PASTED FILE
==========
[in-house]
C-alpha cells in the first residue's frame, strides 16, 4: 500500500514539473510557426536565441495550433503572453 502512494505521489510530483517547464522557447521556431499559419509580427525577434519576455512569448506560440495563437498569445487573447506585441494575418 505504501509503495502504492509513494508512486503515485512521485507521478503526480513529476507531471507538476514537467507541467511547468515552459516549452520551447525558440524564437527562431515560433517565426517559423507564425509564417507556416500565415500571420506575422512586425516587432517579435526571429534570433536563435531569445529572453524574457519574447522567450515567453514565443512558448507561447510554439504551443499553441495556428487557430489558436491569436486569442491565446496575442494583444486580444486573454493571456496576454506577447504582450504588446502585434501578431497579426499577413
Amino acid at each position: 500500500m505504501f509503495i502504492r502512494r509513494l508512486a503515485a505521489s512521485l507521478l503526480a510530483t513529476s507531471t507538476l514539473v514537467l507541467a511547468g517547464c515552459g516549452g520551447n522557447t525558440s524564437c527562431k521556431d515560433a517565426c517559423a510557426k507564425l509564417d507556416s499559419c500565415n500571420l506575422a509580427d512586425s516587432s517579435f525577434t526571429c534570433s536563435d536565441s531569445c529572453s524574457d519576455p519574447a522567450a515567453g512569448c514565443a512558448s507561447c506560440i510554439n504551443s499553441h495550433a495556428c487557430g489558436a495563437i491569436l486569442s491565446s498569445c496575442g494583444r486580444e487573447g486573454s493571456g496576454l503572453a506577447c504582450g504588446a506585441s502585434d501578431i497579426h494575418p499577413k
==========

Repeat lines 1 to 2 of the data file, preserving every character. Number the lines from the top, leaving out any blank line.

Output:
[in-house]
C-alpha cells in the first residue's frame, strides 16, 4: 500500500514539473510557426536565441495550433503572453 502512494505521489510530483517547464522557447521556431499559419509580427525577434519576455512569448506560440495563437498569445487573447506585441494575418 505504501509503495502504492509513494508512486503515485512521485507521478503526480513529476507531471507538476514537467507541467511547468515552459516549452520551447525558440524564437527562431515560433517565426517559423507564425509564417507556416500565415500571420506575422512586425516587432517579435526571429534570433536563435531569445529572453524574457519574447522567450515567453514565443512558448507561447510554439504551443499553441495556428487557430489558436491569436486569442491565446496575442494583444486580444486573454493571456496576454506577447504582450504588446502585434501578431497579426499577413